Allergic Rhinitis

Allergic rhinitis

This is a condition where the lining of the nose over-reacts to common airborne particles in the environment. Between 5-15% of people have allergic rhinitis. It is most commonly reported in females between the ages of 25-44 years. We commonly refer to allergic rhinitis as “hay fever” because it can occur seasonally.

These common particles, or allergens, include dust mites, pollens, grasses, animal dander and moulds. Besides allergans, other airborne particles such as perfume, cigarette smoke and cold air can cause similar symptoms. Allergy to several allergans can occur at the same time. Your immune system becomes primed to overreact when it is exposed to these airborne particles. This tendency usually starts in childhood and can be associated with the development of eczema and asthma.

Typical symptoms include nasal blockage, running, sneezing and watery eyes. Symptoms can occur directly after exposure to the specific allergens. Some people have symptoms every day, and others experience them seasonally. Many people find that allergies affect their sleep, work, activities of daily living and quality of life.

Diagnosis is based on evaluation of your symptoms and examination. Many people have other allergy based conditions, such as asthma or eczema. Allergic rhinitis often runs in families. Blood or skin tests can be used to assess the degree of allergy and the specific allergens you are allergic to.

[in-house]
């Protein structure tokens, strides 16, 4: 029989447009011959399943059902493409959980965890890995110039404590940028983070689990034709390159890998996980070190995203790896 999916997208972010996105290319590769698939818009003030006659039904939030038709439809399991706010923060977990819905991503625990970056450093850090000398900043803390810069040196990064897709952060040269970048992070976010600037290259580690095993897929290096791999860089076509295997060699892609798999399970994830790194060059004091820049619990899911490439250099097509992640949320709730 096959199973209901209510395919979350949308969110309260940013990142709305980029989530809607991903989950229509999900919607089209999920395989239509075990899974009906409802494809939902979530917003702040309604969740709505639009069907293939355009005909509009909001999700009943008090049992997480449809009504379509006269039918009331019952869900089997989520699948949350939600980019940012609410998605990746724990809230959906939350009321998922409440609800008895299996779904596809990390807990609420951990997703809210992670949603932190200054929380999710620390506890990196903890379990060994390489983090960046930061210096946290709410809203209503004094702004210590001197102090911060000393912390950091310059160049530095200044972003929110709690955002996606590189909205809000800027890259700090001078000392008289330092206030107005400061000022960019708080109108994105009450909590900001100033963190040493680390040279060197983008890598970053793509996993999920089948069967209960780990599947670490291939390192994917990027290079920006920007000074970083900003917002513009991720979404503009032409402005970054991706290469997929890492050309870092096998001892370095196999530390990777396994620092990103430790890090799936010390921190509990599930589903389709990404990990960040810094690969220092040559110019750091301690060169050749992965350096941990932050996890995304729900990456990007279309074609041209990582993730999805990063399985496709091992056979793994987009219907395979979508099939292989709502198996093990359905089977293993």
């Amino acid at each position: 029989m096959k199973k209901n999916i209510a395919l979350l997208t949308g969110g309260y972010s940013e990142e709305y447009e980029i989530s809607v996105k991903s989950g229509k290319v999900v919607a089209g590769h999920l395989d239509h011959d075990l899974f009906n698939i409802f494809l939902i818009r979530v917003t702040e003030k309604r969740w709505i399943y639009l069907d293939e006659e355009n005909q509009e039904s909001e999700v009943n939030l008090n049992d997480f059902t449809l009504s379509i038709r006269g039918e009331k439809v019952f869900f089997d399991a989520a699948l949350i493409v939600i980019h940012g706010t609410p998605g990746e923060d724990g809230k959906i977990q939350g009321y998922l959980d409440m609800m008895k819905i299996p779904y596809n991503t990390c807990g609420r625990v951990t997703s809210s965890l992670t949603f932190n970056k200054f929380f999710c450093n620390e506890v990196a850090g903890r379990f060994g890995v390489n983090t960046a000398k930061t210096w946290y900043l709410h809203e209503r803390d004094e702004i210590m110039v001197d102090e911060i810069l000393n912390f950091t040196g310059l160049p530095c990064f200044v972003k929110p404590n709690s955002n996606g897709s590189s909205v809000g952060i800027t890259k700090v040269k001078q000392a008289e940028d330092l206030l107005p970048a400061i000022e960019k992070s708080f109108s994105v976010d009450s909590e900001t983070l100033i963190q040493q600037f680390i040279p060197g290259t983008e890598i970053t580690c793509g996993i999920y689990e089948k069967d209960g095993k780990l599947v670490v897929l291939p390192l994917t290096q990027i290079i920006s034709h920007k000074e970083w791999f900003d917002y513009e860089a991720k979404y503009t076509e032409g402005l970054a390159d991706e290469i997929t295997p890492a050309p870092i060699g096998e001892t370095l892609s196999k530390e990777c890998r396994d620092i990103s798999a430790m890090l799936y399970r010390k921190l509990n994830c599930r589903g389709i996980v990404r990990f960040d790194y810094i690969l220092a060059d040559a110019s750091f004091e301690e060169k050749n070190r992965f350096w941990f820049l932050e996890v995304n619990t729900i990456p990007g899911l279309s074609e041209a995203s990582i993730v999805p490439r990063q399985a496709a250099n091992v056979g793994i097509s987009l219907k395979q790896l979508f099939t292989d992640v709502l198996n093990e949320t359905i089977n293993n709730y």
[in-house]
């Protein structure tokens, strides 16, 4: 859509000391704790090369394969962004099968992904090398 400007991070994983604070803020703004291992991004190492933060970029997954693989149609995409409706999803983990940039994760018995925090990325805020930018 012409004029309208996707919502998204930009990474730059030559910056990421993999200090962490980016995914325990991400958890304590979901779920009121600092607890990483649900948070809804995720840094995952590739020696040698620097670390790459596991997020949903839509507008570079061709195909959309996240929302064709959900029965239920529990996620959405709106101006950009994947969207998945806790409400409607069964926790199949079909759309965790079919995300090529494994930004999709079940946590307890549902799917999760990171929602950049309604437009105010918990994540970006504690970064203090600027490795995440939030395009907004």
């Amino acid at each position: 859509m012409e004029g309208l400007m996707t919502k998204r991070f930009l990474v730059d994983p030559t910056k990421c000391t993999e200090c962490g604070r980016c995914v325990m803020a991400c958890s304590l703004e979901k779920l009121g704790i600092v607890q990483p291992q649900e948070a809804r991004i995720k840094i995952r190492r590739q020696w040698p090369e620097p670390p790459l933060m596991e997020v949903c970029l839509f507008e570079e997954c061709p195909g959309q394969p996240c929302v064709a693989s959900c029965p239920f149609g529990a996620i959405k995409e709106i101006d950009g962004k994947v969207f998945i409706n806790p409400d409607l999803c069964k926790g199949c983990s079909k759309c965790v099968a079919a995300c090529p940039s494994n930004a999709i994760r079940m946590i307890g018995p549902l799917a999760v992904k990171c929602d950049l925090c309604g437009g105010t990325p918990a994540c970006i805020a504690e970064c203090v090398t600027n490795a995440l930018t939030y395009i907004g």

Treatment of allergic rhinitis is by firstly trying to avoid or minimize contact with the allergen. Dust affects up to 60% of people with allergic rhinitis, and there are often multiple allergans causing symt Medical treatments include nasal sprays. Common nasal sprays have steroid in them. These help to reduce inflammation in the nose as a result of contact with the allergen. Several other sprays can be used, each with a different way of reducing the inflammatory process caused by the allergen. The way a spray is directed into the nose is important. Your head should be slightly down and the nozzle of the spray should be aimed towards the side wall of the nose. Therapies which alter the immune system’s response to allergens can be used in some patients. Surgery such as straightening the nose or reducing the turbinates can relieve nasal obstruction. Most commonly used treatments do not aim to cure allergic rhinitis- this is part of how your immune system is programmed, but they can help reduce the symptoms.

Other conditions such as asthma and sleep breathing disorders can be associated with allergic rhinitis. Individuals with allergic rhinitis have a greater chance of developing asthma, and the presence of allergic rhinitis may make asthma more difficult to control. About 75% of individuals with asthma also have allergic rhinitis. Treating allergic rhinitis may make asthma symptoms easier to control. Sleep breathing disorders are usually caused by multiple factors. It’s uncommon that allergic rhinitis is the only factor to look at, but treating this can make a substantial difference to sleep quality.